China Taxidermy Championships

China has over four times the population of the USA, but no hunting and relatively few taxidermists. In the past decade, Chinese taxidermists have become very serious about improving their standards. As evidence, you can look at the participation of China at the past few World Taxidermy Championships. In 2013, 19 people made the 10,000-plus mile trip from China to the USA to attend the World Show in Illinois. In 2015, 13 attended the World Show in Missouri.

Just last month, the 3rd bi-annual China Taxidermy Championships was held in Beijing on March 27th through the 31st, and Skip Skidmore of Utah was invited to be one of the five judges. I have known Skip since we first met at the 1985 World Show in Kansas, and we have worked together on at the WTC ever since then. I cannot imagine a more qualified person to be our industry’s ambassador to the far East. Skip was the first Westerner to judge the Chinese competition and he was kind enough to share his experience and some photos with me.

The culture of China is very different from Western society. Hunting was outlawed in 2006, so all of the specimens come from zoos, drive-through game parks, road kills, or other countries. The small taxidermy community is coming into its own as they take their first steps into the international brotherhood of taxidermists.

The competition was also quite different. The judges included a professor of art, two scientists including a paelo-mammalogist, with only Skip and one other judge having any real taxidermy experience. The Competition Chairman was also an Assistant Director at the Beijing Zoo. The judges’ five scores were averaged together. There were no score sheets or critiques offered to the competitors.

Skip is not the only Western taxidermist who has visited China. Kim Kuenzel of Arkansas spent three weeks instructing students in the finer points of bird taxidermy. Kim’s story was highlighted in Breakthrough Magazine Issue 113. Skip noted he could definitely tell the improvement that Kim’s techniques had brought to the bird entries at the competition. The beautiful bird work of her students stood out.

There were over 140 entries at the 2016 China Taxidermy Championships. Each and every mount was judged by all of the judges. Skip started off examining the entries with the diligence that he was accustom to in the USA. After four long hours he was dismayed that he had completed only 25 mounts and still had over a hundred more to judge. When he finally realized that he would not be accountable to the competitors, and there would be no critique or score sheet offered, he shifted into another gear. Skip scored the remaining 115 entries in the next seven hours. Skip’s flashlight revealed many flaws that were not apparent to the non-taxidermy judges on the panel.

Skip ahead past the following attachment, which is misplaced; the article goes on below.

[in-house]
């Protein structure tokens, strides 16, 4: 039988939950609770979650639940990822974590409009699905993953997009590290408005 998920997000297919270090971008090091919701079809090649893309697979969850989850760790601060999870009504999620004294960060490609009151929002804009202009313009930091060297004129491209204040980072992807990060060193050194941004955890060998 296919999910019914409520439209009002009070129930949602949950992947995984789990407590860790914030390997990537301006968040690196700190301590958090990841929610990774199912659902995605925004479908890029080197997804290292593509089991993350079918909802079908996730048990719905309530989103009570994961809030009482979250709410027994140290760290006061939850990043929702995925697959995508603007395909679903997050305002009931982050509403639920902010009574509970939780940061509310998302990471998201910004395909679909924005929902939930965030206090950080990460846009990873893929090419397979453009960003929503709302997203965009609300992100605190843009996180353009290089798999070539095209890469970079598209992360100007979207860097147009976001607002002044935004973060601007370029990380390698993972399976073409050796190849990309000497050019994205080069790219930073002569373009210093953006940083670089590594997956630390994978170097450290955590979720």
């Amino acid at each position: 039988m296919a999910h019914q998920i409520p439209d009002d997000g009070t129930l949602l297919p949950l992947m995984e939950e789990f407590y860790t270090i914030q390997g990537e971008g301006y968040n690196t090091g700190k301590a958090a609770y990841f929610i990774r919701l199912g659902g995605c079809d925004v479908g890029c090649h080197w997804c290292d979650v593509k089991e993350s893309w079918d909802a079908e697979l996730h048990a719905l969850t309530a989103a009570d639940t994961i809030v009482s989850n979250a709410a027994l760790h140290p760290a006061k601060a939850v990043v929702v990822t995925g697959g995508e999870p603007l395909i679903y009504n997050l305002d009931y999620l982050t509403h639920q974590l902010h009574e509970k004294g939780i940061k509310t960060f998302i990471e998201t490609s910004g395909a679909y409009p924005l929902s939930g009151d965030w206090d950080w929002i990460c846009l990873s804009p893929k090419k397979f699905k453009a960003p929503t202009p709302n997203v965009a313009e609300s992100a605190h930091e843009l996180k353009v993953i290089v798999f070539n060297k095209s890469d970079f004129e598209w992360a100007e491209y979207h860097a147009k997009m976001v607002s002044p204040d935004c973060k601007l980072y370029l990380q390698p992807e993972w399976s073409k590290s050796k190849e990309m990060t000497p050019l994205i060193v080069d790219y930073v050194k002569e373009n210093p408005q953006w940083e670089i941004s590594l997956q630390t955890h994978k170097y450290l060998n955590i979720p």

These two competitors brought a Mandrill monkey plastinization specimen. Skip was impressed with the procedure.

Walking into the competition area, the first thing that struck Skip were the number of horses. Six or seven lifesize horses were entered.

Tian Ma’s running Steppe wolf in pursuit of a black-tailed gazelle was a standout entry. Tian Ma also competed at the 2015 World Show in Missouri.

The running black-tailed gazelle was mounted on an altered Thompson’s gazelle form by Tian Ma.

This Tibeten steppe wolf was created from an American running coyote mannikin.

The mounts ranged from the sublime to the fanciful, like this deer with flowers sprouting out of its antlers.

The Mandrill monkey plastinization entry had a smooth and plastic waxy feel. This is the same technology as used in the traveling Bodies exhibit.

A hollow log made for an cute display of a family of muskrats.

Some entries featured diorama displays, like these red-crowned cranes in a courting ritual.

This skua and spoonbills scene showed the influence of American taxidermy instructor Kimberly Kuenzel.

Many horses in the competition featured great general anatomy but were lacking in detail work.

Skip loved the repeating patterns in this pair of Demoiselle cranes.

Skip’s favorite bird group was this pair of Pied wagtails, a protected species.

The first place bird award went to this red-billed blue magpie.

Skip especially was impressed with this Lady Amherst’s pheasant, which was done by one of Kim Kuenzel’s students.

A close up of the Lady Amherst’s pheasant reveals the nice wattle work and fleshy eyelids, not shriveled or shrunken.

This tiger recreation was made entirely from glueing deer hair a piece at a time. Skip was boggled when he couldn’t find any seams and it looked and felt natural.

Skip Skidmore’s hotel was in the heart of Beijing, only a mile or so from the Olympic park. Skip got a chance to walk through the massive Olympic plaza at night and see the famous Bird’s Nest stadium which features a colorful light show.

Skip enjoyed this unique experience and was glad to see that the quality of taxidermy in the country of China is improving dramatically in this new century.

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